I recently discovered this free tool, which points out several of the most common grammar and style issues in an analysed text, plus highlight homophones.

Might this be helpful?

I ran a ms through it--a ms I thought was clean and tidy. Boy, did my brain miss some doozies! I don't use as many cliches as I thought I did, but I am terrible when it comes to dangling participles. Who'd a thunk?

Granted, I also have a professional editor going through the ms as I've had too many rejected fulls. Am learning a lot from her notes.

On Saturday I posted about Bouchercon swag. I thought some of the swag items were pretty useless, but bookmarks were tried and true.

Lance said:
Some one could really cash in by giving you a big bag with their book cover, etc. on the side to carry all the other swag.

The conference itself does that. And the good book bags are EXPENSIVE! The crappy cheap ones aren't something you'd want to use either. Every person in publishing fancies themselves a connoisseur of tote bags (I am not the exception to the rule.)

Getting "the good bags" at BEA is something of a priority.

Cynthia Mc had this to say about the fact we toss anything homemade:

Interesting perspective on home-baked vs. store-bought. In the South homemade=made with love for someone you care enough about to take the time and store-bought means you picked up whatever in about a second on the way to wherever you forgot you were supposed to be until the last minute. I understand the reasoning, it makes perfect sense. It also makes me sad.

This is only from people we don't know. Home made cookies or chocolates from someone we do know is definitely on the "get your hand off my chocolate, mine mine mine" list.

But a round robin of authors…not so much. I'm sure they were fine, but we live in a scary world these days, and one way to cope with that is being cautious about which risks to take.

Kara Ringenbach asked a good question:
I'm curious if most skilled writers are as effective at oral story telling? It seems like such a different skill set to me?
I agree. A MUCH different skill set. A lot of the writers had clearly practiced. Some had a prepared shtick. Some just mumbled. The ones with a more prepared presentation were better. Hands down. It didn't have to be slick or glib. Just organized.

S.P. Bowers asked:
What about pens as swag? I'm interested in knowing what people think. I'm a little bit of a pen snob and generally throw away free pens because they're not as nice as the pens I like to use. But if they have a special meaning to me I keep them. If the pen is a nice pen (one writers, who I think are probably all pen snobs, would use) would you keep or chuck?
I'm a LOT of a bit of a pen snob. Giveaway pens usually get tossed in my bin of unwanted pens (so sad, I know.) I don't throw them away but they don't get used like bookmarks.

Julia said:
What about small pads of paper with the book info at the top?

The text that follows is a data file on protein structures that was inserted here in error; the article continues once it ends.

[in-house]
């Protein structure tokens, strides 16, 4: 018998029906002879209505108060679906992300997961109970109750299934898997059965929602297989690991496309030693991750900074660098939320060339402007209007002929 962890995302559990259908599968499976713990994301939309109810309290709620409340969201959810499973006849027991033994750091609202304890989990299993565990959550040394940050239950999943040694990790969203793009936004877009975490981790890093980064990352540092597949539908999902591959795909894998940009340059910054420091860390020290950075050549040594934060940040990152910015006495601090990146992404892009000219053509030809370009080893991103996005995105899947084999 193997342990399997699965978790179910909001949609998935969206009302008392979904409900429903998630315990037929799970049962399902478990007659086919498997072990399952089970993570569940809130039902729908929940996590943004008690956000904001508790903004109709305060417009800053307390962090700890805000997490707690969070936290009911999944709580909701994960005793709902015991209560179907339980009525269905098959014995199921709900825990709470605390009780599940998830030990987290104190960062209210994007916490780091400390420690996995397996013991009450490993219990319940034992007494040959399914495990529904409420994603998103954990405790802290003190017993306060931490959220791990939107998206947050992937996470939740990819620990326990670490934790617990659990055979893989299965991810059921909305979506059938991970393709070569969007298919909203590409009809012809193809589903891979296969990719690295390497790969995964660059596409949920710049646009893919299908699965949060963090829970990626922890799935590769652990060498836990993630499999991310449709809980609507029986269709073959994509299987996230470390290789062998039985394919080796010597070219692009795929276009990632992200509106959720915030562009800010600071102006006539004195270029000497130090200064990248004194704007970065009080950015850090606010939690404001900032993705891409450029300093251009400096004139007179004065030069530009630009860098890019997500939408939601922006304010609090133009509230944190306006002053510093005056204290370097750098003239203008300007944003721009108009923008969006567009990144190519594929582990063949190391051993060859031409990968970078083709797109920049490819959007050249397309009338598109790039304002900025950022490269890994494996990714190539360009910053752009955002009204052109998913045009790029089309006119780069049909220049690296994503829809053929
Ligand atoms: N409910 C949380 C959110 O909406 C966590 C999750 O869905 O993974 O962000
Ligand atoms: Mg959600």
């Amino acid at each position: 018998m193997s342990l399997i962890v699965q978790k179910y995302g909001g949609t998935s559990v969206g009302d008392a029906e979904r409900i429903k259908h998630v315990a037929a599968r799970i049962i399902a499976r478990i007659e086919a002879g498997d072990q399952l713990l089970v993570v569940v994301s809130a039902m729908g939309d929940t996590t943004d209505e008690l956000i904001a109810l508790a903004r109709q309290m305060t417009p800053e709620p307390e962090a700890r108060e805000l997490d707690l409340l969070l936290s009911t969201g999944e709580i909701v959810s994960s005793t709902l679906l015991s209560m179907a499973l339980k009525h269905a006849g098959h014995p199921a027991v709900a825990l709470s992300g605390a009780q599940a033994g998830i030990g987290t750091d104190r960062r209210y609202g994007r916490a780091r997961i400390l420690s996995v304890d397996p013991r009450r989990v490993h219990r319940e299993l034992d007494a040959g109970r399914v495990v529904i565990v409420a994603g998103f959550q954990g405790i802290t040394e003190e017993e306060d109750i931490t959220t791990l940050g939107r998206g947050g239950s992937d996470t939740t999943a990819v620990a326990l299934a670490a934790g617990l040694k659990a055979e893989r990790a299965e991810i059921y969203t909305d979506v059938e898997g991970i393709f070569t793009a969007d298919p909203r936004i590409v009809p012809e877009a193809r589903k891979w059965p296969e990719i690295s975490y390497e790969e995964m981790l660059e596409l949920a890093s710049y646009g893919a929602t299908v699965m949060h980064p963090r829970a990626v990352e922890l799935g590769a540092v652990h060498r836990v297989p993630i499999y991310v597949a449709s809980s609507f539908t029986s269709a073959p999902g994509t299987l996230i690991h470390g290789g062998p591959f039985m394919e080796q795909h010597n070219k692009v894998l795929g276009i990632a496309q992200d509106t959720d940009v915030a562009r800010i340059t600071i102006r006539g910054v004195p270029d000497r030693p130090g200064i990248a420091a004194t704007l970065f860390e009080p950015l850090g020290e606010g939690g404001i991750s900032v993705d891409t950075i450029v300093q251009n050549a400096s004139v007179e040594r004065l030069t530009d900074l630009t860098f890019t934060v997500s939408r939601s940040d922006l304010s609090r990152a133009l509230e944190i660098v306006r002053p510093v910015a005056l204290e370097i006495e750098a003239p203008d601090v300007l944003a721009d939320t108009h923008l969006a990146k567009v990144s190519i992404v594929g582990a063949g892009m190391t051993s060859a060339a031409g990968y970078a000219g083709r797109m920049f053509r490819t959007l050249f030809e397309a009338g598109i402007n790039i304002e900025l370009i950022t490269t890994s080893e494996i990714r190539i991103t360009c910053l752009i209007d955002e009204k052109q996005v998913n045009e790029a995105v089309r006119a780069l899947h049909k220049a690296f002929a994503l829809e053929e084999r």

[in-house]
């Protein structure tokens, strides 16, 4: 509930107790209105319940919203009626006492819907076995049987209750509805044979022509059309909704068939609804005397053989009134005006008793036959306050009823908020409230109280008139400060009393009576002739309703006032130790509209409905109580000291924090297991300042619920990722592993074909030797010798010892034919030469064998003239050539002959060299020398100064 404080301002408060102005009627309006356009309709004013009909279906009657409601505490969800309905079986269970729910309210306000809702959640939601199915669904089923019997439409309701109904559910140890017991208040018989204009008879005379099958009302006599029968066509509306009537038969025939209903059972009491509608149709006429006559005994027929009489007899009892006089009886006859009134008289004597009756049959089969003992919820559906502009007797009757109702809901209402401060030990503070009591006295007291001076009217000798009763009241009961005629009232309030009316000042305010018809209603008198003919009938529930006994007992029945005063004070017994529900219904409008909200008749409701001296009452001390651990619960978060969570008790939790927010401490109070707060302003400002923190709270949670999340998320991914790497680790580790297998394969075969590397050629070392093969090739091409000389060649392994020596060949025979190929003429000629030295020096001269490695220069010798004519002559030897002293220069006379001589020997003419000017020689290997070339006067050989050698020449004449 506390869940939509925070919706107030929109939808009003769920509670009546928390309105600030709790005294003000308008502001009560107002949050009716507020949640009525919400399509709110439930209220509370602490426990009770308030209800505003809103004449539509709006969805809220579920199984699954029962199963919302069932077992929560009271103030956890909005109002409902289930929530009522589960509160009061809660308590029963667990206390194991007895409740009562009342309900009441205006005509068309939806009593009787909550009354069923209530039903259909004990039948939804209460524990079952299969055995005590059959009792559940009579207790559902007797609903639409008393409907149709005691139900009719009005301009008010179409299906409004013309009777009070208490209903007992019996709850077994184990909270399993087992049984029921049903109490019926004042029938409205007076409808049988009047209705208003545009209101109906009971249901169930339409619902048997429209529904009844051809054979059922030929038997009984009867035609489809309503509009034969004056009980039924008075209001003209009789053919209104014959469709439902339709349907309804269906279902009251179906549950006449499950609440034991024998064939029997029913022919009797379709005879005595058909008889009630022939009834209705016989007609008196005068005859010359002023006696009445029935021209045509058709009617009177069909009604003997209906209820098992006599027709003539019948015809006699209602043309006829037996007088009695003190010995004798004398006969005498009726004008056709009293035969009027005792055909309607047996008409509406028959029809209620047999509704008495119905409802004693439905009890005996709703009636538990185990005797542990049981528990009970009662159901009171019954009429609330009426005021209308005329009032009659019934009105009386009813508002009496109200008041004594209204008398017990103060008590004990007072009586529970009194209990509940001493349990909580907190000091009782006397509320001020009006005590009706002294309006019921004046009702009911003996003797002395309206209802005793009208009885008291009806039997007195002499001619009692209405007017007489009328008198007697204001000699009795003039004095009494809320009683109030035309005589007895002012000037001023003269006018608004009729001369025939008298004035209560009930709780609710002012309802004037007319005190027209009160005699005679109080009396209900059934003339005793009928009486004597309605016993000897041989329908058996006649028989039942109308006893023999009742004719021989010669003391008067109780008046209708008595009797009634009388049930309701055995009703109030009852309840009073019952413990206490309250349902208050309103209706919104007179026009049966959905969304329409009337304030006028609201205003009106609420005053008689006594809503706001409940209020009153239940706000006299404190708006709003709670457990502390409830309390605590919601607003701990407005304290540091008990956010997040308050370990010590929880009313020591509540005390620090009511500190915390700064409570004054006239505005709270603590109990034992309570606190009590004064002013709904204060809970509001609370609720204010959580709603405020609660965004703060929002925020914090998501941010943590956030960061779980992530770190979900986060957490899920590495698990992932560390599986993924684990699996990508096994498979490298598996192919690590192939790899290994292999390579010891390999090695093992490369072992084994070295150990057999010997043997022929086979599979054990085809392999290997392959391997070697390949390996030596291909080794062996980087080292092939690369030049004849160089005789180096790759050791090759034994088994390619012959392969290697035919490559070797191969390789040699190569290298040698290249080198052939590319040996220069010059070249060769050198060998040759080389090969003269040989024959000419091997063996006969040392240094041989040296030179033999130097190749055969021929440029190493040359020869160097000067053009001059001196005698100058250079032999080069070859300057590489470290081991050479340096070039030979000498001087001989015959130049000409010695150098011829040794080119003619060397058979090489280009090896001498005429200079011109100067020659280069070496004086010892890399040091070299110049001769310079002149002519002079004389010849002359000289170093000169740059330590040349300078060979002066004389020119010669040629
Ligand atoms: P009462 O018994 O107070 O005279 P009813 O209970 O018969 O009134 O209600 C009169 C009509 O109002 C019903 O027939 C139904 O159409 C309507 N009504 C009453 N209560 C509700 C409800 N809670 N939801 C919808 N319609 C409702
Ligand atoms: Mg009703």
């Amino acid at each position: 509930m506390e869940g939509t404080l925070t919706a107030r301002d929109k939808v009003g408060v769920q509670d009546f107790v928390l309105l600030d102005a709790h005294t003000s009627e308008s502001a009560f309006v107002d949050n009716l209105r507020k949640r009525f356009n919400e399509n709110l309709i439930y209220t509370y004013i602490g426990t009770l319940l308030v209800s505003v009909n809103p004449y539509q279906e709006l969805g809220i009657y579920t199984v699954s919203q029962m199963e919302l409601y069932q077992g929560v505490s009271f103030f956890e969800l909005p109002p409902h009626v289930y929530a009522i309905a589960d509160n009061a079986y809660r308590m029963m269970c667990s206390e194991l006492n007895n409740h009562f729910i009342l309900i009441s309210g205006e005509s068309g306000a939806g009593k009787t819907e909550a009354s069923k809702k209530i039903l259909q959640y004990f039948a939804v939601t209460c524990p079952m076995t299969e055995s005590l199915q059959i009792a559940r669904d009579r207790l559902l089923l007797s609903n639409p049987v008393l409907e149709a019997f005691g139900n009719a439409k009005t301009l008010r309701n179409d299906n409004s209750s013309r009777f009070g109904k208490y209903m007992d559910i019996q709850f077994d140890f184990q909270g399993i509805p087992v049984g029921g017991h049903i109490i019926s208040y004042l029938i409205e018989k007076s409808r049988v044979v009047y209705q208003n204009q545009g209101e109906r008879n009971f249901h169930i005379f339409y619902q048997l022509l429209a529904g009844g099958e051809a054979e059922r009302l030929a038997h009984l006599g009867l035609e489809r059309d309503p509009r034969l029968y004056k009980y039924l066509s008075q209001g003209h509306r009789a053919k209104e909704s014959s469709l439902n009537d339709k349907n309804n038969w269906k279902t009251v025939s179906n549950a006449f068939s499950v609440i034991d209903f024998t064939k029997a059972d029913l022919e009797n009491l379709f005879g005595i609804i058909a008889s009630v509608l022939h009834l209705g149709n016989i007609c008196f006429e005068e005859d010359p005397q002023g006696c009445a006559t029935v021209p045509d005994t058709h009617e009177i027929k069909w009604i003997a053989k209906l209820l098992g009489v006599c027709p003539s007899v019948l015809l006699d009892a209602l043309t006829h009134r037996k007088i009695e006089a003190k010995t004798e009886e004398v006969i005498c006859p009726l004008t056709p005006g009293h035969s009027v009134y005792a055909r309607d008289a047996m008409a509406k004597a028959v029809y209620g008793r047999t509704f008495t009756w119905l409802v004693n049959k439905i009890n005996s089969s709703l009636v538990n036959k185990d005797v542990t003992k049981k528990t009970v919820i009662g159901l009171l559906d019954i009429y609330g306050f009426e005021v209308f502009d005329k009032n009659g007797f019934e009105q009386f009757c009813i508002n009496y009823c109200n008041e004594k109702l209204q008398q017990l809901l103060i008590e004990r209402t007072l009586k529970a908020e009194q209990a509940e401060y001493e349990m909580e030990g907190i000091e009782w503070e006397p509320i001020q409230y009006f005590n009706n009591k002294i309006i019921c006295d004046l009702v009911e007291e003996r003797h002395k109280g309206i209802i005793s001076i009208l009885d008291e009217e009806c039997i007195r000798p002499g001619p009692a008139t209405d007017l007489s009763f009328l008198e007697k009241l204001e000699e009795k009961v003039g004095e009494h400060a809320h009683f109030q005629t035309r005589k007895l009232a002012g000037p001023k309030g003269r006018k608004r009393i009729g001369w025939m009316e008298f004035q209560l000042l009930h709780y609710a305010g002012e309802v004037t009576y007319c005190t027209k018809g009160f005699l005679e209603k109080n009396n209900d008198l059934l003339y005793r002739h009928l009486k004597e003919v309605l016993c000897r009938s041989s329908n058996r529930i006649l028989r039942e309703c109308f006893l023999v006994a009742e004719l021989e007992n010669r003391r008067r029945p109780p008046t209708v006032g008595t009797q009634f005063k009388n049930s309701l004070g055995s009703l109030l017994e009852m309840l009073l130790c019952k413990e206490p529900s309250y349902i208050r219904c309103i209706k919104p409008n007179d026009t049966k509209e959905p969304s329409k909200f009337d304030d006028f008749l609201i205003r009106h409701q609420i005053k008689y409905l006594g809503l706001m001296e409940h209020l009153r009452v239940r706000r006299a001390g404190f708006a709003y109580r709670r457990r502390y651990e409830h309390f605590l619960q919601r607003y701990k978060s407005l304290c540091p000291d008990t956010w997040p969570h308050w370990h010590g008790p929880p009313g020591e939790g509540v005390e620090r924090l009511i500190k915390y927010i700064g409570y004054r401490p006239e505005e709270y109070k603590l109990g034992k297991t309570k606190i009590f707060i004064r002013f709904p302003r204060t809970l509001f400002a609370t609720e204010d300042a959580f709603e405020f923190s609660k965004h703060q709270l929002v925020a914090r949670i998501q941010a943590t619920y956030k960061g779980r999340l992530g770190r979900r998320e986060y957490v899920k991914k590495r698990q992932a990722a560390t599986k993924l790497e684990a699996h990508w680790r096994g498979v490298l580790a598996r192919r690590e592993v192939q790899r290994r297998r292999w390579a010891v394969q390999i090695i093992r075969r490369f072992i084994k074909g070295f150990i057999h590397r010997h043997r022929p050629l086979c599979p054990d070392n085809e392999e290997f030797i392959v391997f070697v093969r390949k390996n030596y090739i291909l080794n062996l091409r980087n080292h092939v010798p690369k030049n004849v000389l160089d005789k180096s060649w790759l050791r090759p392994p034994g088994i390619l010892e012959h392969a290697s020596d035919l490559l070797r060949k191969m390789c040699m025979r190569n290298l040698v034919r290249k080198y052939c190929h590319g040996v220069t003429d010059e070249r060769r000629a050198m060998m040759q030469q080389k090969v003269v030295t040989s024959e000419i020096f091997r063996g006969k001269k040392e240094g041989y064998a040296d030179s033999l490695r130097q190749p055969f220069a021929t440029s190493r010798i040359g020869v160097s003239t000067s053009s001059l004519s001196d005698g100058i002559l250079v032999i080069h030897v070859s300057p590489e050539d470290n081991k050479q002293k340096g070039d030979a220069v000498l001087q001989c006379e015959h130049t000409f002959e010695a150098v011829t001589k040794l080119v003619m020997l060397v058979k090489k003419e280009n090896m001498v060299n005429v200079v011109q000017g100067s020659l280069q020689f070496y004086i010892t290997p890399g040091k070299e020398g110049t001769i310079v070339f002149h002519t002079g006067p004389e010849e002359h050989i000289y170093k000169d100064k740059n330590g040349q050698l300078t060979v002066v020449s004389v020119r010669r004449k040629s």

Everyone writes on stuff.
I like that idea a lot, particularly at a conference where I can never find something to write on when I need to pass notes under the table to Barbara Poelle reminding her that she had a vodka delivery at the front door.

And these were some of the best takeaways from the author speed dating:

"We obviously have a failure to communicate. You don't understand how great I am."

"I did crime on the weekends"-author Cate Holahan about her reporting job

"Ethics as a last resort" Robert Lopresti

"Needs an Excel spread sheet to track her sex life" Craig Faustus Buck about one of his characters.

Great title: I'll Sleep When You're Dead by EA Aymer

and this, from Susan Bonifant on Monday, made my entire week:
I visit this site mostly because of a time when I thought I would quit. I believed I should, hated that I wanted to, and worse than anything, didn't know what would stop me. My bravery wasn't enough anymore.

Janet Reid stopped me. At the right bad moment, for only the moment it took, with that piece.
Thank you, Janet Reid. And thank you for today's post, which I promise you, will be tacked to more than one person's wall for a long time to come.


nightsmusic said...

I read and spellcheck and grammar check and have used editminion and I still make mistakes. Most times, we read what we want to see, not what is actually printed. Our minds fill in the blanks. It's like that paragraph that has no vowels in it and yet, most of us can read it easily.

Thanks for the week in review. I now have a much better idea of what an unreliable narrator is. :)

BJ Muntain said...

Wonderful WiR, as usual. Thank you!

And thank you for answering my question on unreliable narrators, Janet. I'm glad that my character wouldn't be considered unreliable, just because he has that snarky mental voice.

I think those rose-colored glasses are ingrained... but they're good. I find, as a writer, I'm really good at finding all sorts of answers for situations (some are fun, some are evil), and bringing out the Canadian nice-ness helps to even that out. :)

The correction about the 'pesky fuckers' was even funnier than the speculation that they could be Sam Hawke...

Yay EM for subheader of the week!

BJ Muntain said...

And a couple typos - sorry.

"Her Grace, the Duchess of Kneale has a software reccomendation for us:"